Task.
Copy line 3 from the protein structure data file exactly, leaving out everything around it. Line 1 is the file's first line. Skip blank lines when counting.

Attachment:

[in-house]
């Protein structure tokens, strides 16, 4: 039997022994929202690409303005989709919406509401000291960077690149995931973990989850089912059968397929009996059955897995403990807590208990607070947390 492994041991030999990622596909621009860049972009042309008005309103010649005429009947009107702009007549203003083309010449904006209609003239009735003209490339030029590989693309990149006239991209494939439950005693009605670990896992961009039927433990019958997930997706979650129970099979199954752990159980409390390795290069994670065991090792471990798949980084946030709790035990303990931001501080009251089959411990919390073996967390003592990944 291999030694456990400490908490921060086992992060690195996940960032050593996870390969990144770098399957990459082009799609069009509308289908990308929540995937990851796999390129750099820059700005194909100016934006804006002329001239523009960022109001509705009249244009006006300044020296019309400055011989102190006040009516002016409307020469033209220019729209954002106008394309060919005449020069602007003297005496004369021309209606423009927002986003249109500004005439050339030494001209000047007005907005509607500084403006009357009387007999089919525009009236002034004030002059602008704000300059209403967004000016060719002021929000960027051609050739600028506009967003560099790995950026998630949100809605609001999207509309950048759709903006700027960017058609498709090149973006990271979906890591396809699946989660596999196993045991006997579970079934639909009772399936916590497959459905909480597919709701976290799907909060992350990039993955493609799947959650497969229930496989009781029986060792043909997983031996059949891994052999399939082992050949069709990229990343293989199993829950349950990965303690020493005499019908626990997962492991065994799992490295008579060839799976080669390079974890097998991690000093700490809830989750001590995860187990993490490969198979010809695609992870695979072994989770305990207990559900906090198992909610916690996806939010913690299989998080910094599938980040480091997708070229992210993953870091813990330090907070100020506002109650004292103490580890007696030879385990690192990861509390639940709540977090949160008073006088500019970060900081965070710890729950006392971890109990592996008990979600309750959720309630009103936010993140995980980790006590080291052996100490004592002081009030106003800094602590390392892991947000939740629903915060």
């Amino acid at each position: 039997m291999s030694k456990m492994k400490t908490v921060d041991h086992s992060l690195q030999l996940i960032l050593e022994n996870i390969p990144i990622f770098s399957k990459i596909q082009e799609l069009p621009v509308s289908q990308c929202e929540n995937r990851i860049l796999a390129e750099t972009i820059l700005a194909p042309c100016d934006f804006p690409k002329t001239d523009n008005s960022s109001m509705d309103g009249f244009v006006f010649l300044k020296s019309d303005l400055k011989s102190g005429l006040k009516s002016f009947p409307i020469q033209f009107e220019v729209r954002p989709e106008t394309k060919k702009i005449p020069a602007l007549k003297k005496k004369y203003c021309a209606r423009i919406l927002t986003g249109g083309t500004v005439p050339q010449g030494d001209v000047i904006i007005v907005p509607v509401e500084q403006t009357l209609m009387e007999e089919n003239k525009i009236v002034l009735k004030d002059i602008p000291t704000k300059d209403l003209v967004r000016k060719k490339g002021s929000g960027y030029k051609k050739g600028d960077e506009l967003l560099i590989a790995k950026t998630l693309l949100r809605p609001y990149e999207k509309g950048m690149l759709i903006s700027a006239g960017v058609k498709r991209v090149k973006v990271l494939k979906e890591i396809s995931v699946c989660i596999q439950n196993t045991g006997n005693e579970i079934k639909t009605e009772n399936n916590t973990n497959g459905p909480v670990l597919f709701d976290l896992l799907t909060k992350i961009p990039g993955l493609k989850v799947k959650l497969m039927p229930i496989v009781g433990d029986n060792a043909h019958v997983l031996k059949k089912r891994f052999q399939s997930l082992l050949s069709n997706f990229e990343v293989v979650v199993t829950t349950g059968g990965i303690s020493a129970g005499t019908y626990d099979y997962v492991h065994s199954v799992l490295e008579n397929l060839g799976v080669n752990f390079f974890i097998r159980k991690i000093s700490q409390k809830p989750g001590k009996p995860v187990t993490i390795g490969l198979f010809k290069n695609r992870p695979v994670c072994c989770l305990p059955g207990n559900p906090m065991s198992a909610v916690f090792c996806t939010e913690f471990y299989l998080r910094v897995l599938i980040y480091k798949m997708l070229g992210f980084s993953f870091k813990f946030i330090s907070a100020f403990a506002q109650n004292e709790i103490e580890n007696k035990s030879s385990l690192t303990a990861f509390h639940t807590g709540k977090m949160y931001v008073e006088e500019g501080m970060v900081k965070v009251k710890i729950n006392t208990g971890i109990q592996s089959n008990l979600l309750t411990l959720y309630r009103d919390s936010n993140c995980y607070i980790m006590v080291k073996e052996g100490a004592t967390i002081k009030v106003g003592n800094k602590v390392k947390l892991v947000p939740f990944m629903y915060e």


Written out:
């Amino acid at each position: 039997m291999s030694k456990m492994k400490t908490v921060d041991h086992s992060l690195q030999l996940i960032l050593e022994n996870i390969p990144i990622f770098s399957k990459i596909q082009e799609l069009p621009v509308s289908q990308c929202e929540n995937r990851i860049l796999a390129e750099t972009i820059l700005a194909p042309c100016d934006f804006p690409k002329t001239d523009n008005s960022s109001m509705d309103g009249f244009v006006f010649l300044k020296s019309d303005l400055k011989s102190g005429l006040k009516s002016f009947p409307i020469q033209f009107e220019v729209r954002p989709e106008t394309k060919k702009i005449p020069a602007l007549k003297k005496k004369y203003c021309a209606r423009i919406l927002t986003g249109g083309t500004v005439p050339q010449g030494d001209v000047i904006i007005v907005p509607v509401e500084q403006t009357l209609m009387e007999e089919n003239k525009i009236v002034l009735k004030d002059i602008p000291t704000k300059d209403l003209v967004r000016k060719k490339g002021s929000g960027y030029k051609k050739g600028d960077e506009l967003l560099i590989a790995k950026t998630l693309l949100r809605p609001y990149e999207k509309g950048m690149l759709i903006s700027a006239g960017v058609k498709r991209v090149k973006v990271l494939k979906e890591i396809s995931v699946c989660i596999q439950n196993t045991g006997n005693e579970i079934k639909t009605e009772n399936n916590t973990n497959g459905p909480v670990l597919f709701d976290l896992l799907t909060k992350i961009p990039g993955l493609k989850v799947k959650l497969m039927p229930i496989v009781g433990d029986n060792a043909h019958v997983l031996k059949k089912r891994f052999q399939s997930l082992l050949s069709n997706f990229e990343v293989v979650v199993t829950t349950g059968g990965i303690s020493a129970g005499t019908y626990d099979y997962v492991h065994s199954v799992l490295e008579n397929l060839g799976v080669n752990f390079f974890i097998r159980k991690i000093s700490q409390k809830p989750g001590k009996p995860v187990t993490i390795g490969l198979f010809k290069n695609r992870p695979v994670c072994c989770l305990p059955g207990n559900p906090m065991s198992a909610v916690f090792c996806t939010e913690f471990y299989l998080r910094v897995l599938i980040y480091k798949m997708l070229g992210f980084s993953f870091k813990f946030i330090s907070a100020f403990a506002q109650n004292e709790i103490e580890n007696k035990s030879s385990l690192t303990a990861f509390h639940t807590g709540k977090m949160y931001v008073e006088e500019g501080m970060v900081k965070v009251k710890i729950n006392t208990g971890i109990q592996s089959n008990l979600l309750t411990l959720y309630r009103d919390s936010n993140c995980y607070i980790m006590v080291k073996e052996g100490a004592t967390i002081k009030v106003g003592n800094k602590v390392k947390l892991v947000p939740f990944m629903y915060e």